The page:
US Junior Open 2012

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On the boy’s side, the top-seeded Egyptian, Karim El Hammamy dropped the opening game in the final against countryman Osama Khalifa but finished his title run off in four games.

By Vidya Rajan

Cemented as the world’s largest junior tournament, the 2012 US Junior Open brought together over 800 participants from 24 different countries. Played at Harvard University for the third year running with additional matches played at Belmont Hill School, Northeastern University, and the Massachusetts Institute of Technology, the tournament saw a high caliber of match play across all 10 age divisions and was hailed by players and coaches alike as a tournament akin to the prestigious British Junior Open, played in Sheffield, England.

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Going into the Girls U19 final, neither of the top two seeds had dropped a game in their first five matches, and the No. 2 seeded Sabrina Sobhy (R) kept a clean sheet until top-seeded Reeham Sedky secured the third game 13-11. Sobhy then secured her first U19 title in convincing style by running away with the fourth game, 11-5.

This year’s tournament saw a plethora of veterans and newcomers alike rising to take the championship. Boys’ Under-19 champion Karim El Hammamy, for example, celebrated his maiden victory and entry in the tournament, beating Osama Khalifa in four games in the final. Both boys are from Egypt but Khalifa is currently attending boarding school at Deerfield Academy in Deerfield, Massachusetts. El Hammamy plays out of Heliopolis Club in Cairo, home of players like Ramy Ashour and Raneem El Weleily. According to his coach, Heliopolis Club head coach Hatem Hassan, El Hammamy is ranked No. 1 in Egypt’s Under-17 national rankings and No. 3 in the Under-19 rankings.

After an exciting match filled with dives, nicks, and scrappy gets, El Hammamy described his experience in the final and in the tournament overall with quiet, but earnest, modesty. “[The US Junior Open] was a really hard tournament to win,” El Hammamy said. “Especially the last match, with Osama. We have played many times in Egypt and he always wins, so it was a really hard match. This is the first time I have beaten him.”

Hassan, his coach, expressed his enjoyment at bringing his players to the US Junior Open for the fourth year in a row. “It is so interesting to be a part of this tournament,” he said. “My players like to be here. I think next year we will bring more players to participate. The standard of this tournament is increasing rapidly every year, and this year I was surprised by the level of some players.””

According to Hassan, the US Junior Open is a particularly appealing tournament for Egyptian players because the Egyptian Squash Association does not cap the number of players that can play. For the British Junior Open, on the other hand, the Association allows only 40 players to play—five in each age division—so as to ensure a high level of competition and that Egypt presents its best face forward in the tournament. Given the high caliber of Egyptian squash, having more Egyptian participants in the US Junior Open can only help the tournament further boost its reputation and level of play.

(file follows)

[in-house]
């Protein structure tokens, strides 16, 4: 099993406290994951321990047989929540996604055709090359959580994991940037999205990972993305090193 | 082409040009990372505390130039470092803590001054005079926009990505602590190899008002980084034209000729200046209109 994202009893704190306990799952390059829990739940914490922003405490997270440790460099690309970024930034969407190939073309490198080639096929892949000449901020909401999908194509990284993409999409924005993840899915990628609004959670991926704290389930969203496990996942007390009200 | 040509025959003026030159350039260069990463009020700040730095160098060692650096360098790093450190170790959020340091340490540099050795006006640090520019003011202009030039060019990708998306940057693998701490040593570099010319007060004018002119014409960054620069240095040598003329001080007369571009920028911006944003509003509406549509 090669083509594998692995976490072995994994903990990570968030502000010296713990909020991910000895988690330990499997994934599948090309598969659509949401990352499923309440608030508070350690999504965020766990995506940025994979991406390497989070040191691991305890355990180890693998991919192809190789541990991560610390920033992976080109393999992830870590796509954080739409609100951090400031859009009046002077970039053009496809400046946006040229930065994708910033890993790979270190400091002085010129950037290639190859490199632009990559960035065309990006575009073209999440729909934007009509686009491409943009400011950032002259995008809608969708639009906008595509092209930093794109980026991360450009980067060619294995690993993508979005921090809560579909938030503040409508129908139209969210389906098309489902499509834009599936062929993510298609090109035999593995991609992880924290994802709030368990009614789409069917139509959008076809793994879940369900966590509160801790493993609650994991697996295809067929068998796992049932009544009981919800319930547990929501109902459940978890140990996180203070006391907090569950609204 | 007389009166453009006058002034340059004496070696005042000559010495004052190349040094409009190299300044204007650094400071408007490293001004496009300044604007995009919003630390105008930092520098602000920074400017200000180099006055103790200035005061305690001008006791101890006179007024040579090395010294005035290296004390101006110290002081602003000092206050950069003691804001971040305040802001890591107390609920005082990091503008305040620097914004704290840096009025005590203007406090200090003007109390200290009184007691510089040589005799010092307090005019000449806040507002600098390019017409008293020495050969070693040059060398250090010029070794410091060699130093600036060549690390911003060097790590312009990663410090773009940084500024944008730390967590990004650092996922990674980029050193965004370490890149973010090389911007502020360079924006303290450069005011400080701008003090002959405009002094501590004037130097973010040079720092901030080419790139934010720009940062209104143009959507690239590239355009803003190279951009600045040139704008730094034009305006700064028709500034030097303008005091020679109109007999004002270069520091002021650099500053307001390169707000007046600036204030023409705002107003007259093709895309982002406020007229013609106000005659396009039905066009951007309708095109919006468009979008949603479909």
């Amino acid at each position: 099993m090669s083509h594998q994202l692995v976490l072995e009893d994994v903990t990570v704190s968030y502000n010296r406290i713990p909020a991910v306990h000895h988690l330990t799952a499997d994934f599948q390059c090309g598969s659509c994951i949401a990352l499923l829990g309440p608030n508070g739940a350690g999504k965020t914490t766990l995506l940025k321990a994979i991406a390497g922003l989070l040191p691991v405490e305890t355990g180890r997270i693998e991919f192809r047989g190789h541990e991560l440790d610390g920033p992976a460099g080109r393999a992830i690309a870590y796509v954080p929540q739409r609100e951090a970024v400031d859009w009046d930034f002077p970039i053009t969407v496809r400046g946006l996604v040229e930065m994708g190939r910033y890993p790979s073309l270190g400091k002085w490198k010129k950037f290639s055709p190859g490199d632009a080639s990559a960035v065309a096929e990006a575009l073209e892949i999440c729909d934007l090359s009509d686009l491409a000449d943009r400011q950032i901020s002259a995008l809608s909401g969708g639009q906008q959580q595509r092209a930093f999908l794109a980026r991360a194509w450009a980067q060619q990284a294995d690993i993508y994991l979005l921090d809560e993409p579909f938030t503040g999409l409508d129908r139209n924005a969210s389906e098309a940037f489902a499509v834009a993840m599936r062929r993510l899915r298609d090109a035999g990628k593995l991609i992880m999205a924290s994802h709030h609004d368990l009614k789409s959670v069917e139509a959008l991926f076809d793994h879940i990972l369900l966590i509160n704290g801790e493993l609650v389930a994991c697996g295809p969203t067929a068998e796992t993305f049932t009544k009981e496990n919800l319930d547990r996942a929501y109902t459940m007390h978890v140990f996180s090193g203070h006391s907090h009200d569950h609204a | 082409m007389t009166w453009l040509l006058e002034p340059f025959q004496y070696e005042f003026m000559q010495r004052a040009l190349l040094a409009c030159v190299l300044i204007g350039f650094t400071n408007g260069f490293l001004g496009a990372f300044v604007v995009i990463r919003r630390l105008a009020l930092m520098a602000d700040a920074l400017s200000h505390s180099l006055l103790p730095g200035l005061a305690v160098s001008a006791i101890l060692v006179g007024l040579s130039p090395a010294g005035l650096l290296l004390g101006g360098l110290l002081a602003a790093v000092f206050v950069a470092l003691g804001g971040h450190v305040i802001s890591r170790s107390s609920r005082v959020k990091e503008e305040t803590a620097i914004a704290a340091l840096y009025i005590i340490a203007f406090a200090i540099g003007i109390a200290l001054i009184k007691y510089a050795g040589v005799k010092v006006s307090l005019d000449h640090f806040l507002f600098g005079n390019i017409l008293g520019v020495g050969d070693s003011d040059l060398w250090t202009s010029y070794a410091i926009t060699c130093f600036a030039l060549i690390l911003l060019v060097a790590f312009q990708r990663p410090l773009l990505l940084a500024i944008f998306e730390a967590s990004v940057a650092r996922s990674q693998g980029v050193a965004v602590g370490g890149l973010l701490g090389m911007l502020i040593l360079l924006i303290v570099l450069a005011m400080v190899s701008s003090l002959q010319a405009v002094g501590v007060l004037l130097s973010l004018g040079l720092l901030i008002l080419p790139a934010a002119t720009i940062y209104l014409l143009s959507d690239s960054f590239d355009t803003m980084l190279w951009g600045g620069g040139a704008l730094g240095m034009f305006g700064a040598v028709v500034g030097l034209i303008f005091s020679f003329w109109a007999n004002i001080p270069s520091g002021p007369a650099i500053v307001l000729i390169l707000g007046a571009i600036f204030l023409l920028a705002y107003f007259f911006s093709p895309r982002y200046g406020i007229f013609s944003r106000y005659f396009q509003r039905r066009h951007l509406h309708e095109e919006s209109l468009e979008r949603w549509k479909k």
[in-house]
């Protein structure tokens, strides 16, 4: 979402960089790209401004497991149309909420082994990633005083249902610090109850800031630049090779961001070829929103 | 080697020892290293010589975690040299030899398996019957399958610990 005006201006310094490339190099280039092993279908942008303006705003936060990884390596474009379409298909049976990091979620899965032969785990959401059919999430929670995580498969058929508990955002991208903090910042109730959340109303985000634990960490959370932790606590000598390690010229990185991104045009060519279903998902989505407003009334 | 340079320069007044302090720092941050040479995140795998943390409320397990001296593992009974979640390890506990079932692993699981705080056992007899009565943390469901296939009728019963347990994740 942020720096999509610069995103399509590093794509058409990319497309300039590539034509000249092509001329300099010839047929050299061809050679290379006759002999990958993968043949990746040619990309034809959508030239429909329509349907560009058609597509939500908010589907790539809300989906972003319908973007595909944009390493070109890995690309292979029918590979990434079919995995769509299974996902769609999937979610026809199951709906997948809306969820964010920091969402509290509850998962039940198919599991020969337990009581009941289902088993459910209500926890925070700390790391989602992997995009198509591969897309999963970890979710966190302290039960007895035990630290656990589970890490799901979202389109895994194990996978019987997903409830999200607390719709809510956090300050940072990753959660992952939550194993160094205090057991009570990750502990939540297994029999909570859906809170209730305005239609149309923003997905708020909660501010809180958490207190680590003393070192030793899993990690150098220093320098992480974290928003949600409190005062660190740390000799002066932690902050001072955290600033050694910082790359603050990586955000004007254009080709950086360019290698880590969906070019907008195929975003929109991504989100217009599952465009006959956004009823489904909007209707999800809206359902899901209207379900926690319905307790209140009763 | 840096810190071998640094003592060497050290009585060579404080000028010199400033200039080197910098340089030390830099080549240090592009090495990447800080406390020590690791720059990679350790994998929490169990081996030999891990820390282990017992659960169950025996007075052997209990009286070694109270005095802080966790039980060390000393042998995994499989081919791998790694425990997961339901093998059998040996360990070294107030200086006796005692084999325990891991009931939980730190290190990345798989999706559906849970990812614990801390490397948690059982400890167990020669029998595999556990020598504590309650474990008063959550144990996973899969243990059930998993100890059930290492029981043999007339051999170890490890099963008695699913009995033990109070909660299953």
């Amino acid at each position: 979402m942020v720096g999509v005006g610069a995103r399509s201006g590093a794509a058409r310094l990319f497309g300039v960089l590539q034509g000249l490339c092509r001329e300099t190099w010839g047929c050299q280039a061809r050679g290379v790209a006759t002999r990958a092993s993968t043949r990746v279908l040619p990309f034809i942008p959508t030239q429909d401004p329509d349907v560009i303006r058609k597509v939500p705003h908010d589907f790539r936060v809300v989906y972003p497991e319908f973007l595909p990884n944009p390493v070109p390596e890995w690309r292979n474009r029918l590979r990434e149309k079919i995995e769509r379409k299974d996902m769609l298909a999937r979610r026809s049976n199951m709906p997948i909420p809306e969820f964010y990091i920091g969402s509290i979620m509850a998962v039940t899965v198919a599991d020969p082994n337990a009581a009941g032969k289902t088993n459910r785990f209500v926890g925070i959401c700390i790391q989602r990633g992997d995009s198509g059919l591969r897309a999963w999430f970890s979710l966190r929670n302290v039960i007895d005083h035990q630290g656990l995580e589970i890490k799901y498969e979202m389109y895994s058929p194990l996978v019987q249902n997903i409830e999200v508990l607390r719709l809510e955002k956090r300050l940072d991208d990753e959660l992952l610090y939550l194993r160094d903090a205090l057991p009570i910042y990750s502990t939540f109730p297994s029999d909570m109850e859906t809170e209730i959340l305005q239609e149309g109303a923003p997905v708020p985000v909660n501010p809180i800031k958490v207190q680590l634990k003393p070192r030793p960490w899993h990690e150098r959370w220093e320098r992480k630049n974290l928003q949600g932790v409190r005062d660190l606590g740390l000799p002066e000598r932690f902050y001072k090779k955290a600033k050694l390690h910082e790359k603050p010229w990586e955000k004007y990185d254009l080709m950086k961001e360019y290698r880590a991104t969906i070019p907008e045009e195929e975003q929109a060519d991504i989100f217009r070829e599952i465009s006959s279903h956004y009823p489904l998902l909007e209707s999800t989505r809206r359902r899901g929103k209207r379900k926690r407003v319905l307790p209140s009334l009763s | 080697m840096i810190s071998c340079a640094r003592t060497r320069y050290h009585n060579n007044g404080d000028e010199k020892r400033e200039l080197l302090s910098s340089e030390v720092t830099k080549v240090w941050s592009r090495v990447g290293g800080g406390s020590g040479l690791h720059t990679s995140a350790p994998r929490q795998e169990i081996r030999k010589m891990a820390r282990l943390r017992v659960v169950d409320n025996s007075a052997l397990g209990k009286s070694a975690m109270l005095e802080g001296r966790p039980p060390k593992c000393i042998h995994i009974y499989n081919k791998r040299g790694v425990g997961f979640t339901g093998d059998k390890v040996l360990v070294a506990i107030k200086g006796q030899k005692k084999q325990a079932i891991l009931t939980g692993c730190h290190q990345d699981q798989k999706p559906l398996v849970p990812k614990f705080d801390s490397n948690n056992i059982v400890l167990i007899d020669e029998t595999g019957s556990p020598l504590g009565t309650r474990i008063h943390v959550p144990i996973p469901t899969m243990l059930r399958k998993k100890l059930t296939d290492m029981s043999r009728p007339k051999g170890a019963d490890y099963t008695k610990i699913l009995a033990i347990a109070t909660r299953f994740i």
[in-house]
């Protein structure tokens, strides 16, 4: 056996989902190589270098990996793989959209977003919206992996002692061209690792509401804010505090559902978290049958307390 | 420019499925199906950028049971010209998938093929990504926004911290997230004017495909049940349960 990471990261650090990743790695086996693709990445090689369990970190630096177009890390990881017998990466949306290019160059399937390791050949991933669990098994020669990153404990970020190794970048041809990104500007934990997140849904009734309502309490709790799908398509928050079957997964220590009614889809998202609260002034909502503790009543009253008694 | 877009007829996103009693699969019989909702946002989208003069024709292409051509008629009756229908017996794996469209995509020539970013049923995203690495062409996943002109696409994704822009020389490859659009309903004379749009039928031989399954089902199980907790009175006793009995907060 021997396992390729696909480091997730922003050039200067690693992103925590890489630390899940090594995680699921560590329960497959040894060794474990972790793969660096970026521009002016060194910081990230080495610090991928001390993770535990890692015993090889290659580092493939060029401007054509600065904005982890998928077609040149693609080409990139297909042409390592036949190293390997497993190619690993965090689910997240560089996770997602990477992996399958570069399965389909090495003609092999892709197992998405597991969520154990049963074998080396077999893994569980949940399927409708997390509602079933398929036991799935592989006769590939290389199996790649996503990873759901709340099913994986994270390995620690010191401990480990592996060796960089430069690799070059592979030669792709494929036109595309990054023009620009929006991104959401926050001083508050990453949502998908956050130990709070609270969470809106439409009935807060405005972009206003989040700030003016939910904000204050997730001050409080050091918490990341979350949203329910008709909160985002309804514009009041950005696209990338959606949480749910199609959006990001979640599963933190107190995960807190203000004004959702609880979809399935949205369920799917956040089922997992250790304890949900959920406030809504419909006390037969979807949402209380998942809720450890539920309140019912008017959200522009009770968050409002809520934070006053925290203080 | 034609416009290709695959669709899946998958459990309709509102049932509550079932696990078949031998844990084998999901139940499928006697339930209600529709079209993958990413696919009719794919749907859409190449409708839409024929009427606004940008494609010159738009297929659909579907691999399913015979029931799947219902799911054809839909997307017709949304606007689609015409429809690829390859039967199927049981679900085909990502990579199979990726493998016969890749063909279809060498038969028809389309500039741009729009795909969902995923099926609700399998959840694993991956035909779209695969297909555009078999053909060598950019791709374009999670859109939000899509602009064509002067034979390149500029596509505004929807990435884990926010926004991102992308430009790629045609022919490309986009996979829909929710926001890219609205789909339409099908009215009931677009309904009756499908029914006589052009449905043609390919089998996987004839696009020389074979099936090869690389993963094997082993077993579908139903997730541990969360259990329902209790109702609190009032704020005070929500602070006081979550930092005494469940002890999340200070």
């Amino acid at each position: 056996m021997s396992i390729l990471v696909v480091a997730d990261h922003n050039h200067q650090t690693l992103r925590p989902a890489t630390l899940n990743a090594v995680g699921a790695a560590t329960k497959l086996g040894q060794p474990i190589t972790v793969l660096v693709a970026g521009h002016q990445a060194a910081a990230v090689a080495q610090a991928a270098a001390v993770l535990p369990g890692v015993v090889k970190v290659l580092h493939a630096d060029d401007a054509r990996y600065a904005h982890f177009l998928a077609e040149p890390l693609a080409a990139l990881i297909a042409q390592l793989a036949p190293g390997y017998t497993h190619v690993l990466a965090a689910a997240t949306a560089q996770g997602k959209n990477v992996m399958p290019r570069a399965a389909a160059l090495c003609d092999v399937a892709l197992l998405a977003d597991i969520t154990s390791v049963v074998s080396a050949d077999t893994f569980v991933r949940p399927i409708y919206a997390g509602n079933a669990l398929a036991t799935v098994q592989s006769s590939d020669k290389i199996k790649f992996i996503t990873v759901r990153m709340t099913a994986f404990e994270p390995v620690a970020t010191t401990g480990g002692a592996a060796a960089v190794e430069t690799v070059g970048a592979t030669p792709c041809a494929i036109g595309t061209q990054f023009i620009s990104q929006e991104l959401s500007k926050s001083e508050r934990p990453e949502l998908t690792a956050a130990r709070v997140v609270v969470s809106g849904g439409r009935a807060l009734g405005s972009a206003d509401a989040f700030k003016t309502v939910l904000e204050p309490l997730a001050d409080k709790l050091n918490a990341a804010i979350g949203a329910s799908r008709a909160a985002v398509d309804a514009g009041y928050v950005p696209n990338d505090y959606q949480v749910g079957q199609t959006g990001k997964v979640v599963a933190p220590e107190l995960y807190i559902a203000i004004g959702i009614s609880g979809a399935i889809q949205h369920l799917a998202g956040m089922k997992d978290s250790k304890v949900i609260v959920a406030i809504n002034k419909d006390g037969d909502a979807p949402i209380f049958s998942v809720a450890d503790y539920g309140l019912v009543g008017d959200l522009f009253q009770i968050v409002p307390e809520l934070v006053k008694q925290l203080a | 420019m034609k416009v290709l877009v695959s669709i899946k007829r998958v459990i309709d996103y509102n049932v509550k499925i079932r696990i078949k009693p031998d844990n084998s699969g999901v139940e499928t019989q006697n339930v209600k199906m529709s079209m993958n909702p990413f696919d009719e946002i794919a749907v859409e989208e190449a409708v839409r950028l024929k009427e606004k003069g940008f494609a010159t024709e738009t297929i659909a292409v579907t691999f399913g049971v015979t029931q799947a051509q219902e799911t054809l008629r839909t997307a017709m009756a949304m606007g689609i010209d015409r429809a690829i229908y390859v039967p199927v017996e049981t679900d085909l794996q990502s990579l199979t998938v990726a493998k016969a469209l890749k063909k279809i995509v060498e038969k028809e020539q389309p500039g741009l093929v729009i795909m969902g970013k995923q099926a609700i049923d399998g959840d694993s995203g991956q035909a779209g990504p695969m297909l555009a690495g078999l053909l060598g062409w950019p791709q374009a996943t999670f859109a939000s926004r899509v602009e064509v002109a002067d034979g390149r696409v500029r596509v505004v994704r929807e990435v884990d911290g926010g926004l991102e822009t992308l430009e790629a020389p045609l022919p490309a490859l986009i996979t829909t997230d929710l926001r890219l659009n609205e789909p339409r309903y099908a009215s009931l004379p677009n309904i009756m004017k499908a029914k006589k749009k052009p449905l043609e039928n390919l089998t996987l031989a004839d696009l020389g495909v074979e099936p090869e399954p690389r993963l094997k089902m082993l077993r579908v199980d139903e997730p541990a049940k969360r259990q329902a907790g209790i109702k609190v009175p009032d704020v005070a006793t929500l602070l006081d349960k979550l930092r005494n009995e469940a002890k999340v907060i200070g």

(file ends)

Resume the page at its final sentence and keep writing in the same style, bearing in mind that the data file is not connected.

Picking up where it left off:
Another final of surely remarkable quality—between two American players, but both of Egyptian descent—was the Girls’ Under-19 final between Sabrina Sobhy of Sea Cliff, New York, and Reeham Sedky of Seattle, Washington. Both just 15 years old during the final and ranked 1 and 2 respectively in the US Girls’ Under-19 rankings, the two have met in four US Junior Open finals, two US Junior Closed finals, and numerous other US tournaments since 2008, with Sedky more often coming out on top. This time, however, was a different story with Sobhy winning authoritatively in four games, floating beautiful drops to the front that caught Sedky flat-footed more than once.

Mexico's Leonel Cardenas, seeded No. 2 in the U13, upset the No. 1 seeded Aly Abou El Einen in the final, leaving El Einan with runner-up hardware for the second year running.

Mexico’s Leonel Cardenas, seeded No. 2 in the U13, upset the No. 1 seeded Aly Abou El Einen in the final, leaving El Einan with runner-up hardware for the second year running.

Sobhy cited her mental makeup as the key to her victory in the final. “I’ve played her a bunch of times,” Sobhy said. “I’ve played her every US Open and lost every time. I was just trying not to be nervous…I was not as stressed out and that was probably the reason why I won. It actually helped a lot that I wasn’t seeded first, which I usually was. There was no pressure on me.”

Coached during the match by big sister Amanda, former top junior player, current intercollegiate champion, Harvard No. 1, and WISPA No. 19, in addition to father Khaled and Hisham Ashour, Sobhy won a tight 13-11 first game and never looked back save for a momentary lapse in the third game, which Sedky won. “Once I figured out she hangs back, I tried to drop, hold and drop, as much as possible. That seemed to work,” Sobhy said.

Indeed it did, with the crowd roaring in appreciation as Sedky and Sobhy’s clashing styles of play—powerful, aggressive, and hard-hitting versus quick, creative, and crafty—gave spectators a feast of a final to watch.